It is May again, and as many internal auditors know, that means International Internal Audit Awareness Month is upon us. The IIA, along with its affiliated institutes and partners and sponsors around the world are vigorously promoting the value that internal audit brings to fostering stronger internal risk management, internal controls, and corporate governance. Awareness month has long provided an opportunity for practitioners to plan events, gather proclamations, and do other outreach. There is no doubt this positive and coordinated effort helps to build awareness and appreciation of the profession.
A I have long expressed; however, I fear that much more needs to be done to build and sustain an enduring awareness of the profession’s value. This takes more than a month each year. It requires a continuous focus by internal auditors – both in raising awareness and in bearing out the message through the quality we deliver. To borrow an old expression, “We must put our audits where our mouth is.”
As I noted in a blog last year:
Successfully showing our value is more than what we say. Indeed, it is all about delivering on that promised value. I’ve written extensively on how internal audit adds value, including dedicating chapters in two of my books to the subject. In my first book, Lessons Learned on the Audit Trail, I included a “Life Lesson” that provides particular insight on this subject:
“Your key stakeholders have the last word on whether you are doing your job well. And they judge an internal audit function not by how well-run it is, but by the value it generates for them.”
I do not believe that internal audit’s stakeholders are profoundly unhappy with our performance. In fact, stakeholder perceptions vary widely – from euphoric to apathy to outright dissatisfaction, in rare instances. I firmly believe that internal audit awareness must begin at home. Each of us should size up any gaps in awareness about our capabilities or in delivery against expectations, and immediately address them. Such actions are not just for the good of the profession, they are crucial to our survival. And once addressed, we must continuously assess and realign against evolving expectations.
Beyond the “home improvement” aspect of an awareness strategy, we must band together as a profession to enhance awareness of internal audit’s value in the broader business sector, within the regulatory communities, and in society at large. That takes a coordinated effort on a global scale, and thankfully the profession has The IIA to lead the charge.
While The IIA and others are busy raising awareness about internal audit’s value around the world, they cannot do it alone. Every internal audit practitioner must play a role if we are to be successful. Every time you undertake a risk assessment, launch an engagement, conduct an interview, or publish a final report, you must strive to reinforce that internal audit is an “indispensable resource.” Otherwise, the words of those extolling internal audit’s value will ring hollow.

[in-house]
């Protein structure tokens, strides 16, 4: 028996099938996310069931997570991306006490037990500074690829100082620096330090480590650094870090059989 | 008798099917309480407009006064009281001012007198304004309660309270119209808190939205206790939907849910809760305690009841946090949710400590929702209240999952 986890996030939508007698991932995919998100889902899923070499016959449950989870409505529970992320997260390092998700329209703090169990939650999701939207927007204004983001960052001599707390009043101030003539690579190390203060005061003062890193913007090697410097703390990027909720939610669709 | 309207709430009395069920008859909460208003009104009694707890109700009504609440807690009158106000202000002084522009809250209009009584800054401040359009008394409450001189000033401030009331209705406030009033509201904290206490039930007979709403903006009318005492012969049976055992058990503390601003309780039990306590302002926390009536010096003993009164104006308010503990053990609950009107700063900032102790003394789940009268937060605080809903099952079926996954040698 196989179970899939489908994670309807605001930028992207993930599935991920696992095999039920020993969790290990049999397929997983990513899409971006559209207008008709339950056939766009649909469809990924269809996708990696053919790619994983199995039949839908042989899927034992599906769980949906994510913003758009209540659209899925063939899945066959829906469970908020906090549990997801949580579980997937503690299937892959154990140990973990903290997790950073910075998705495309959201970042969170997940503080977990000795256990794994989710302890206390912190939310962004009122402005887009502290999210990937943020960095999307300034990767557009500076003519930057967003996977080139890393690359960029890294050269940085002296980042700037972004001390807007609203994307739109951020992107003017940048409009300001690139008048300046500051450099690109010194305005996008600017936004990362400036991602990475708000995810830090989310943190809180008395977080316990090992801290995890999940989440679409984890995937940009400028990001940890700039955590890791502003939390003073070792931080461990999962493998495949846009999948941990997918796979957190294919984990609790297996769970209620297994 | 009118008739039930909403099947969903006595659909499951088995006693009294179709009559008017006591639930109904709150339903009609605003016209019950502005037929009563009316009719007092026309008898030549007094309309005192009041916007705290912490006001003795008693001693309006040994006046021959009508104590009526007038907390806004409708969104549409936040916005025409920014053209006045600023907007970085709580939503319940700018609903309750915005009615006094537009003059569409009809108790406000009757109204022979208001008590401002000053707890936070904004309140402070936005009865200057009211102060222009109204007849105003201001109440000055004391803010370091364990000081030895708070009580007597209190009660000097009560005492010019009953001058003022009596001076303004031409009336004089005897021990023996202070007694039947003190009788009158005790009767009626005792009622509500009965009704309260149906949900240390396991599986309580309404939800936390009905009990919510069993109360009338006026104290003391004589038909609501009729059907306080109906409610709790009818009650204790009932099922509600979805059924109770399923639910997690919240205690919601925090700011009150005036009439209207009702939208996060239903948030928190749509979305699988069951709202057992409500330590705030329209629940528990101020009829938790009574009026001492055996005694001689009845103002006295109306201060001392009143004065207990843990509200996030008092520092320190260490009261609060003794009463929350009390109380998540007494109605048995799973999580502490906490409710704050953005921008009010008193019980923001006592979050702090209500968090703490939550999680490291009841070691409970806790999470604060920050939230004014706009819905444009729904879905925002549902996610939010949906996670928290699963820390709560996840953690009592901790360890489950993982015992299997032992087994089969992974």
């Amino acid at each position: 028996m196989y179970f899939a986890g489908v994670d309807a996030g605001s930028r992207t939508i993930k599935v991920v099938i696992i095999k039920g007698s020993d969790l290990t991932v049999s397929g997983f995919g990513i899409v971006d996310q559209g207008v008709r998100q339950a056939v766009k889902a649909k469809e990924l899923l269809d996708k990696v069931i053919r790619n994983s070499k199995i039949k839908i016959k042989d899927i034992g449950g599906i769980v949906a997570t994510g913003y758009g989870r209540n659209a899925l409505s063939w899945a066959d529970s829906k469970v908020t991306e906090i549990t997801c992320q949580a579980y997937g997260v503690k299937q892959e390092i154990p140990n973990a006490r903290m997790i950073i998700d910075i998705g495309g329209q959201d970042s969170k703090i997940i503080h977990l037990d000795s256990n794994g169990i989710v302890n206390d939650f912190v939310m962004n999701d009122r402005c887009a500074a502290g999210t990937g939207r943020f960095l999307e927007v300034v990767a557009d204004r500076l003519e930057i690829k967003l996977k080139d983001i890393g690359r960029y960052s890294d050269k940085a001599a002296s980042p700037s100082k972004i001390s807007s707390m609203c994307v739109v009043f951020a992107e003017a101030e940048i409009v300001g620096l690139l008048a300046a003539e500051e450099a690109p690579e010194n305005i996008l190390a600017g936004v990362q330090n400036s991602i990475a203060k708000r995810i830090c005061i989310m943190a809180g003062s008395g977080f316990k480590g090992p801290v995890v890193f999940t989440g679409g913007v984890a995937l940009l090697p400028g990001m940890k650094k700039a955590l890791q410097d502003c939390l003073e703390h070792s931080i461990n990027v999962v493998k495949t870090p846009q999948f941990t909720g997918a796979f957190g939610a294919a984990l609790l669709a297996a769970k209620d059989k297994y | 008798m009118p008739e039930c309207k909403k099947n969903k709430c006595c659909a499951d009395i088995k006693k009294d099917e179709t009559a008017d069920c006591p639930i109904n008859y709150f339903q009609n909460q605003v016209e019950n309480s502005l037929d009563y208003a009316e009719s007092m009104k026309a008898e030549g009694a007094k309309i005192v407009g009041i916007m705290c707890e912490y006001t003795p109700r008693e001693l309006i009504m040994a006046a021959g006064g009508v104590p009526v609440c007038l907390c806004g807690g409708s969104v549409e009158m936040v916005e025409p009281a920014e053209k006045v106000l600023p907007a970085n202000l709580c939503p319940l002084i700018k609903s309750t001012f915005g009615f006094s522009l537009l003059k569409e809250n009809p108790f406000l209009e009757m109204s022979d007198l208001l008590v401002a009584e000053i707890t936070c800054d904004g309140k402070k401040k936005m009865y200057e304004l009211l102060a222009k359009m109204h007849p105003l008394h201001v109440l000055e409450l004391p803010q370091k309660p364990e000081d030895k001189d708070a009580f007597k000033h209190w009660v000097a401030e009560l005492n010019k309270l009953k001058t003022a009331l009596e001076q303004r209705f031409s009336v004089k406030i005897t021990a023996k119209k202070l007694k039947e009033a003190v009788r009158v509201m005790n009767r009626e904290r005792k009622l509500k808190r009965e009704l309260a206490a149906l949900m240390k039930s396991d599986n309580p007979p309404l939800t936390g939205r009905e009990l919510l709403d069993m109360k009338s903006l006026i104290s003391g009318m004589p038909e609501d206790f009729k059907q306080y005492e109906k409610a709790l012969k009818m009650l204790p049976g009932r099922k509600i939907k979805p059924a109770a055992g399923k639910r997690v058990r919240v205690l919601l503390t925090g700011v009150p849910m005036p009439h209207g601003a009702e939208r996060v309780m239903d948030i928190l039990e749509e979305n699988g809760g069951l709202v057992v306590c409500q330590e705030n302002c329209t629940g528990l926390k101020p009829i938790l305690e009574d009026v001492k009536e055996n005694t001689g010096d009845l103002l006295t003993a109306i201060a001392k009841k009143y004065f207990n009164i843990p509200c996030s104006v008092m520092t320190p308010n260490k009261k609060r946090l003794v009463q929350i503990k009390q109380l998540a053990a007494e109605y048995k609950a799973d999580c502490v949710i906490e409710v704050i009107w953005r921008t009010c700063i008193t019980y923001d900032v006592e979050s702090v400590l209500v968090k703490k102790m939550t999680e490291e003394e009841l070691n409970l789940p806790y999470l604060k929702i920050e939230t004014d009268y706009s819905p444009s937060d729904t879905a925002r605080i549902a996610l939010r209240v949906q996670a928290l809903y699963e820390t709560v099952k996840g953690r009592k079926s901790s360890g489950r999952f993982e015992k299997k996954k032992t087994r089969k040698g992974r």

It must become second nature to deliver value in our organizations. How we get there can be as varied as the organizations themselves. I have authored three books in which I urge internal auditors to audit at the speed of risk, become trusted advisors, and be agents of change in their organizations. These books focus on some core characteristics of great internal audit that will help you continuously provide value to your organization:
Internal audit must be a collaborator. While maintaining its independence and objectivity, internal audit must see itself – and be seen – as collaborating with first- and second-line functions. We must be aligned in helping the organization not only protect value, but to create value as well. Treating the internal audit department as a business unit that provides services to the rest of the organization helps to create the right mindset for providing value. In fact, I recently wrote a blog for AuditBoard that extols the importance of a client service mindset in internal audit.
Don’t just identify problems, identify solutions. Internal audit practitioners must possess the curiosity, passion, work ethic, creativity, initiative, and flexibility to dig deeper to find root causes of problems and then identify imaginative and inspired solutions.
Build and sustain relationships. Reaching out to key senior managers before any audit engagement begins is part of team building. This is crucial, not only for being seen as part of the team, but also for encouraging senior managers to seek out internal audit for help in addressing emerging risks or evaluating a developing situation.
Understand stakeholder needs. Understanding the needs of customers — stakeholders — and having a clearly defined mission for meeting those needs are crucial to knowing how to provide value to your organization.
Finally, I must caution against complacency. For even the most successful internal audit functions can find stakeholder satisfaction eroding if there is not a mindset of continuous improvement. Avoiding complacency requires us to remember who will inevitably judge our value. As I’ve noted before: Ultimately, it is for others to decide whether we are valuable or not. If they say we aren’t, the problem may be that we simply aren’t adding enough value to the operation — or it may be that we haven’t helped our stakeholders to appreciate the value we add. Either way, we must address the problem.
As Bill Bishop my mentor and predecessor as CEO of The IIA used to espouse, “I am proud to be an internal auditor.” Each of us should embrace Bill’s refrain. But our pride will shine much brighter when awareness about our profession reaches all corners of the globe year-round. International Internal Audit Awareness Month is an important step in that regard, but I believe a continuous focus on awareness will take us much farther.
I welcome your thoughts.